LOCAL COMMUNITIES AND THE 2009 STIMULUS
August 15, 2011
The well known and renowned 18th century Scottish philosopher and economist Adam Smith said it so brilliantly "This is one of those cases in which the imagination is baffled by the facts." Indeed, we are baffled by the facts which we have uncovered from the fruits of our research concerned with the 2009 Stimulus. We want to share with our readers the data and the rationale behind our consternation. In short, for every six dollars Washington will take from individuals within our communities , the so -called "Stimulus" the communities shall receive is, on average, one dollar in the form of "stimulus" return. There is something about this observed phenomena that caused us to look into this matter in greater depth.
We believe that the folks of Western New York are hard working, dedicated , frugal citizens doing their best to "make ends meet." These are not easy times economically. Much of our local region is agriculturally oriented with small family farms, some small industry and family owned businesses. It is not an economically advantaged area by any means but could be with the right policies in place.
We know too from our own background, that most of the area residents are dedicated, basically conscientious with and about their personal finances. They are family oriented, "savers" as best they can, thoughtful in life style and prudent in character. They know their immediate needs and the value of a dollar and how to stretch that dollar to meet their personal budgeted targets.
Most citizens, with whom we are familiar, are really not comfortable with government intrusions into one's private finances and how it is best to be spent, saved, or invested. This is particularly true when the explanation given is "someone else knows best what is 'good' and what needs to be done" on behalf of the individual citizen tax payer. The questions arise, "what is this thing that is 'so good' for the taxpayer and was that unknown 'so good' or portion thereof ever received in return?"
With these questions and factors in mind, we began to research just how much "bang for the buck" western New Yorkers received for their investment in the American Recovery and Reinvestment Act, commonly referred to as the "stimulus." We discovered, according to the Congressional Budget Office, the total cost of the stimulus to the American taxpayer is 787 billion dollars. With over 308 million Americans, that means that each and every American (man, women and child) on average ultimately has a tax burden of 2500 dollars to pay just for the stimulus. Or, if you make fifteen dollars an hour after taxes, it will take one month of one's earnings just to pay for that person's portion of the stimulus.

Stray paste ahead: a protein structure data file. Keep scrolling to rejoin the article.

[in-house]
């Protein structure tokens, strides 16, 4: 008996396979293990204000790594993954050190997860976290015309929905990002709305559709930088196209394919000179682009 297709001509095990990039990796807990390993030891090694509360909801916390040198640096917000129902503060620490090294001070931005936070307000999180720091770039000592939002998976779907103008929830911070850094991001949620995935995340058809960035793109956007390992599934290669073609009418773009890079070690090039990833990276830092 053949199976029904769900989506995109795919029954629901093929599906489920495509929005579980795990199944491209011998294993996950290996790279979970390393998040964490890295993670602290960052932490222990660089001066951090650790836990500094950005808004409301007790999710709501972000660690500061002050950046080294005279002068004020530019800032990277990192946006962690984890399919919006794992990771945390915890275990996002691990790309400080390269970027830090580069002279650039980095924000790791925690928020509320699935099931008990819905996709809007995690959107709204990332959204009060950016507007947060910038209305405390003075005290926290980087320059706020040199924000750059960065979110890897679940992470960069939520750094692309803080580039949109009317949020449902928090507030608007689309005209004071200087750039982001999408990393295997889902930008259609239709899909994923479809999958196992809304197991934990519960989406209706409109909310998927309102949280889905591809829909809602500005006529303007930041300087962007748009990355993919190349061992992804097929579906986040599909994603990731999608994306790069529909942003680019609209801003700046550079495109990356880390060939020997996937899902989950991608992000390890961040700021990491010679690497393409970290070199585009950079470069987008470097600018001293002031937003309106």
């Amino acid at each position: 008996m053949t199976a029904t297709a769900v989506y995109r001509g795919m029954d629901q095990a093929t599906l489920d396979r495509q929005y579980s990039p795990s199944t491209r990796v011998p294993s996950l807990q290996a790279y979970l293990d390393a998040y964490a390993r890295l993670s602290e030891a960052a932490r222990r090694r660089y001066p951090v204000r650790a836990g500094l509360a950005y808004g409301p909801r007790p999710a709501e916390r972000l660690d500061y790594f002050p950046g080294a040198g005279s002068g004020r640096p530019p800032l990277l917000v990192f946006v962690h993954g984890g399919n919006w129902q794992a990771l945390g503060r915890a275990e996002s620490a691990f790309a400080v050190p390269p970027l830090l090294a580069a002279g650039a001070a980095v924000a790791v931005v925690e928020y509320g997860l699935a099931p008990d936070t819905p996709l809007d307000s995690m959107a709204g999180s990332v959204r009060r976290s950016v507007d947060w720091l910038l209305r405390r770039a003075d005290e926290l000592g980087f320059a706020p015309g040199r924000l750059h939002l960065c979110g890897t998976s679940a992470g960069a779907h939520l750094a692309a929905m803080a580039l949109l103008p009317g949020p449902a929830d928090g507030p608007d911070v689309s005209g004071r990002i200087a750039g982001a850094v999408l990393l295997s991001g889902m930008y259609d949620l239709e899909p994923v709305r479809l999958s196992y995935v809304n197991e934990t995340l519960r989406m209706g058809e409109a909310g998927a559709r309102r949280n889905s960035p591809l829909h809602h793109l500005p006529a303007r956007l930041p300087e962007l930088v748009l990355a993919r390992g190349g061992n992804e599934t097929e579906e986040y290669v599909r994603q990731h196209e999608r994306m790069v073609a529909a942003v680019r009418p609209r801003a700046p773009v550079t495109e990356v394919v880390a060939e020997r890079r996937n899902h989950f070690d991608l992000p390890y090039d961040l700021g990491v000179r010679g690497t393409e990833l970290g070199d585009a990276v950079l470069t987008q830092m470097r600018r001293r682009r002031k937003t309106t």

With these data in hand, we went further into the matter. We discovered: for every six dollars the typical Western New York community will pay in taxes to support the stimulus, one dollar comes back to that community in the form of stimulus. For example, our local communities in our study composed of nearly 130,000 citizens. This means that our tax burden just for the stimulus is about 330 million dollars. However, according to the official federal government website for the stimulus, our selected Western New York communities sample* will or has received about 59.4 million dollars. Again, that is 1 dollar of stimulus for every 6 dollars of stimulus taxation. Our question is, where have the other 5 dollars gone? We had no rational explanation. But, just for starters, upon further investigation, we discovered for example that the US Virgin Islands, a territory of the United States, has a population of about 110,000 people or 20,000 fewer people than in our local community sample. And yet, the Virgin Islands received 289 million dollars or almost five times more than our local community sample. So, if you make 15 dollars an hour after taxes, you have worked one month this year for the people of the Virgin Islands or elsewhere. Our readers may wish to check, as we did, recovery.gov. In short, we are, in the words of Adam Smith, "baffled by these facts."
As we mentioned previously, our local community sample is made up of hard working folks dedicated to their family and community. This is an area of humble means and cannot afford financial losses. To make matters worse, a number of communities within our selected sample were hit with a major catastrophic flood event two year ago. Many of the families lost much of what they had. Homes, public buildings, businesses, and highways were seriously damaged. Tri-County Hospital was rendered permanently irreparable. Many of our friends and neighbors are still reeling over this catastrophe. And these same folks are expected to pay their share for the stimulus, while receiving in return... as a community... one dollar for every six dollars expended.
We have no words to explain the reasoning behind the findings we have shared in this article or the motivation which drives these data. But we are confident that the right principles will prevail in the long term. That is the American way. We are reminded of the words of Franklin D. Roosevelt "Rules are not necessarily sacred, principles are." And our Country is founded on the principle "of, by, and for the people." The American public are a people who stand for uncompromising integrity based upon the principles of, by, and for the "Republic for which it stands." And that is how we see it FROM OUR PERSPECTIVE.
* The sample includes the communities of: Brocton, Boston, Cassadaga, Cattaraugus, Cherry Creek, Colden, Dunkirk, East Aurora, Fredonia, Gowanda, North Collins, Otto, Portland, Silver Creek, Sinclairville, South Dayton, Springville, Stockton, and Westfield
(Kevin Wysocki, a graduate of SUNY Fredonia and formerly from Cherry Creek, New York and currently from Washington, D.C. was the primary researcher and contributed to this piece.)